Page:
Cash 2

The COVID-19 pandemic caused the broadcast deal market to plummet in 2020 to just $1.02 billion worth of transactions, an 87% drop from 2019. But it wasn’t as bad as the Great Recession. Last year’s deal volume was 27% higher than in 2010, when the deal market felt the full impact of the 2008-2010 financial crisis.

“The deal market had been operating in a harsh environment even before the pandemic hit,” says Kagan Research Analyst Volker Moerbitz in a new report. Broadcast cash flow multiples have hovered around 8.5-times for TV and 6.5-times for radio for the last seven years. “With multiples that low, and no indications of change, finding financing had become exceedingly difficult,” Moerbitz says. “As a result, the focus of deal activity shifted to small transactions in small markets.”

The trend toward smaller station sales was more pronounced in the radio market. In 2020, half of all full power radio stations sold – 199 out of 401 – were outside Nielsen-rated markets. That’s up from 39% in the previous three years.

The biggest broadcast transaction of 2020 took place in February, when an investor group led by former Viacom CFO Wade Davis announced a deal to buy a 64% stake in Univision Communications from Sabin Capital Group and other investors. The price of the buyout by Searchlight Capital Partners and ForgeLight was not publicly disclosed. But based on the estimates for Univision's 2020-2021 average cash flow, Kagan values Univision's 58 radio stations at $408.3 million and its 52 TV stations at $3.48 billion. That’s only 52.3% of the station value estimated for the Saban Capital Group buyout in 2006, by Kagan’s estimates.

Since the purchase was for a 64% ownership stake, Kagan considers it a partial transaction and didn’t include the Univision sale in its 2020 numbers. Sixty-four percent of its estimate of Univision's broadcast assets is $2.49 billion. Adding this number to the annual volume, the 2020 broadcast deal market would have closed with a total of $3.51 billion, which would be 45% of 2019’s volume.

The largest pure radio transaction also came in February, when Entercom revealed a $10.75 million cash deal to sell the signal of rock WAAF Boston (107.3) to Educational Media Foundation. The sale spelled the end of WAAF’s nearly 50-year rock format on the frequency, which is licensed to Worcester.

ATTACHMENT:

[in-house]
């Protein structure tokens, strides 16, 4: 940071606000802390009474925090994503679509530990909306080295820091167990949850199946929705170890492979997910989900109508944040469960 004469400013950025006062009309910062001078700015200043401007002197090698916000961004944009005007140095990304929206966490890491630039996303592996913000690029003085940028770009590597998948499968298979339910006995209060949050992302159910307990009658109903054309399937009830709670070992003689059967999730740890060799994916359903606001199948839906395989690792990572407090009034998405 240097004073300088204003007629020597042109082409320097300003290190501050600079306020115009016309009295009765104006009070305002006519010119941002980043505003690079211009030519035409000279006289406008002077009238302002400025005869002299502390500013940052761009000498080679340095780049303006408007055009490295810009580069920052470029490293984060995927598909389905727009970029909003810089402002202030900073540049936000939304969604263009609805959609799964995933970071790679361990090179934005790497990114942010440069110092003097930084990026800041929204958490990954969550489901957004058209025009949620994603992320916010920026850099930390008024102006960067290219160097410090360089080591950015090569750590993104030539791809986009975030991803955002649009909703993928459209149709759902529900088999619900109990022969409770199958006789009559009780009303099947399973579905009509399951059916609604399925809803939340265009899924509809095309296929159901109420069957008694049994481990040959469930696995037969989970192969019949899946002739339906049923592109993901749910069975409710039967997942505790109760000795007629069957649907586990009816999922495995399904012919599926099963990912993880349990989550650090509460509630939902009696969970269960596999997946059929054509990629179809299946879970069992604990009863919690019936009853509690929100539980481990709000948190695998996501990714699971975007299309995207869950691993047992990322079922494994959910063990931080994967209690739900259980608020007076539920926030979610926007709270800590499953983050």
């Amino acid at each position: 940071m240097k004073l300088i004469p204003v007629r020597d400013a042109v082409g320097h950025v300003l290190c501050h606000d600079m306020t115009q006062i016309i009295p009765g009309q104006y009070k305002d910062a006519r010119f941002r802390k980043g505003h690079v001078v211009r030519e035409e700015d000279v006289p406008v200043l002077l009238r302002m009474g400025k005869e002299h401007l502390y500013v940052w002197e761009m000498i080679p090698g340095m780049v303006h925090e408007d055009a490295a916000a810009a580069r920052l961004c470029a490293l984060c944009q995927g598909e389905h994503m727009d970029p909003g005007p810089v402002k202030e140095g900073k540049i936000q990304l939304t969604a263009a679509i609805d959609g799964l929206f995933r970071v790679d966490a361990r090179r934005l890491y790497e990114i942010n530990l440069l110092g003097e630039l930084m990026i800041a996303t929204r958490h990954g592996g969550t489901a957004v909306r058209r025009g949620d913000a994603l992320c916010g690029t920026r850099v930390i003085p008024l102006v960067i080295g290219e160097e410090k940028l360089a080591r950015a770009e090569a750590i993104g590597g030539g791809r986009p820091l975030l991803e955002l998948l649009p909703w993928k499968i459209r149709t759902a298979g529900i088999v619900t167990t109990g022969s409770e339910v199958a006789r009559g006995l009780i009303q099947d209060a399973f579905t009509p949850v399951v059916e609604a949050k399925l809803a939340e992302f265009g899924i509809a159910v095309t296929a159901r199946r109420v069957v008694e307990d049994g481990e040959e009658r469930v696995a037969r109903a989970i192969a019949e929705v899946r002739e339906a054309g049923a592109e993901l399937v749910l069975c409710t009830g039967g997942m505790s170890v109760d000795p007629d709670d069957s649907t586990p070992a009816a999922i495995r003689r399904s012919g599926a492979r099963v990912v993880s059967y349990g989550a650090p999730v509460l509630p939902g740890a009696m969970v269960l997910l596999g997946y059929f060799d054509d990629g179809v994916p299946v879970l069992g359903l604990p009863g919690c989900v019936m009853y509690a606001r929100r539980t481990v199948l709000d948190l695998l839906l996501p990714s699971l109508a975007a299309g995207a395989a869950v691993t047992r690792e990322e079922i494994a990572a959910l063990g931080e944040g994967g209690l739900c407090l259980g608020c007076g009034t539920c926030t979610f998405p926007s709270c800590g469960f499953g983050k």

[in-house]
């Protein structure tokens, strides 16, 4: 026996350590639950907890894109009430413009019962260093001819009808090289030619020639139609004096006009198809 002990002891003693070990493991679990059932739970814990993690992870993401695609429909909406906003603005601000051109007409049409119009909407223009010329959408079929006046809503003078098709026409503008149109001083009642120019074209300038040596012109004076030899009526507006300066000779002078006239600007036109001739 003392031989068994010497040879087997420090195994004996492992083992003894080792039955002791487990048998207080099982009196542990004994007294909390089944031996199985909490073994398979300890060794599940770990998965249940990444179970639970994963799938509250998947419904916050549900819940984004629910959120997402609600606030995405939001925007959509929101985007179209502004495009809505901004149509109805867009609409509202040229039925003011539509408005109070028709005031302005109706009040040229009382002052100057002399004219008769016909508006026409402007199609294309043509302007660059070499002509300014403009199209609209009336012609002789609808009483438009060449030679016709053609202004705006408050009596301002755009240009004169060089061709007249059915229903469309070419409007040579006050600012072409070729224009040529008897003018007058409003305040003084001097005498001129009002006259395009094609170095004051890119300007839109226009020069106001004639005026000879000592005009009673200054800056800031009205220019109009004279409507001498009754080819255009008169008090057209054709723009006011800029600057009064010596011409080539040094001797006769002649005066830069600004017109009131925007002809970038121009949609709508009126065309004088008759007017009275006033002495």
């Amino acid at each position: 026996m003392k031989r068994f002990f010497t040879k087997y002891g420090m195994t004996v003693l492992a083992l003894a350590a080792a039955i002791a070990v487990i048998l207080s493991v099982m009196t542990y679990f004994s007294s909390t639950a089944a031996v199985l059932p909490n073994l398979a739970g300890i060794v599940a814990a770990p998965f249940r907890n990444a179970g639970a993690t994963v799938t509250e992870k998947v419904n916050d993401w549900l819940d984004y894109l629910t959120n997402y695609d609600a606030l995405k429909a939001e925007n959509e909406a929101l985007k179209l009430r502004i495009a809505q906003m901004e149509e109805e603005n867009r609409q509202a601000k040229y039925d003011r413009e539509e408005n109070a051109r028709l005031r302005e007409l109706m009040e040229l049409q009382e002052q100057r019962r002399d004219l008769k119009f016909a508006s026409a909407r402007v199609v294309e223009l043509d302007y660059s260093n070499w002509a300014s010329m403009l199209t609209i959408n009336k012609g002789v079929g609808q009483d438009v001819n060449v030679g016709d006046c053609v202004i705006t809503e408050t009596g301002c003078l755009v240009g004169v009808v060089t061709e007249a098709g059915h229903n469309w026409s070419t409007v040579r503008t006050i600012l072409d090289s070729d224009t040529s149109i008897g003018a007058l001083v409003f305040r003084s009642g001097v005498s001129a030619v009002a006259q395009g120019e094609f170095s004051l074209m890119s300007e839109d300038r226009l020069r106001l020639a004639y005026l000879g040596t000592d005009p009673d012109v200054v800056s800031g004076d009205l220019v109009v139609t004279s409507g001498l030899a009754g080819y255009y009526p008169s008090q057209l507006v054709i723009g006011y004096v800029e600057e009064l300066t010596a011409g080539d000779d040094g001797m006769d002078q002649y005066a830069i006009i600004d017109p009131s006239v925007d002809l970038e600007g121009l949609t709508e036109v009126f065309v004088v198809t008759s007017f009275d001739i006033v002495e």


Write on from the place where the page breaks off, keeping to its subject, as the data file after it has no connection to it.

The WAAF sale remained the largest radio transaction of 2020 with a disclosed price until the end of the year. After that it took eight months for another ten-million-dollar radio deal to come along. In October, PM Radio agreed to acquire the license of Asian formatted KZMP-FM Dallas-Ft. Worth from Estrella Media for $10.0 million.

“The sale of KZMP-FM was the largest single radio-station deal since the beginning of the COVID-19 pandemic and an indicator that the deal market had adjusted to new realities and found ways to conduct business under extremely difficult circumstances,” said Moerbitz. “September, October and November registered deal volumes of over $100 million each.”

In addition to a pair of big TV station deals, November brought a large radio station swap. On Nov. 6, Entercom and Urban One said they had agreed to a multi-market station swap that gave Entercom a fifth FM in Philadelphia, along with an additional FM in St. Louis and an AM in Washington, in exchange for trading its Charlotte cluster to Urban One. Kagan estimates each side of that trade being worth $14.0 million, which puts a higher value on this deal than any 2020 radio transaction with a disclosed price. Moerbitz says the deal demonstrated “the ingenuity potential buyers and sellers resort to in a time when financing is hard to come by.”

With the arrival of COVID outbreak in March, when world health official declared it a full-blown pandemic, the deal market came to an almost complete halt. Between March and June, the only notable deal was the sale of three TV stations from Marshall Broadcasting Group to Mission Broadcasting for $49.0 million. Without this transaction, April would have registered a deal volume of only $9.3 million, and the deal volume of March, April, May and June combined would have been lower than that of January.

Interesting footnote from Kagan: Aside from the Univision buyout and the $2.65 billion ION Media Networks sale to EW Scripps Co., only 20 radio and 10 TV stations were sold for cash flow values. “This is the lowest number of cash flow TV stations outside of large consolidation deals sold since 2009,” the report says.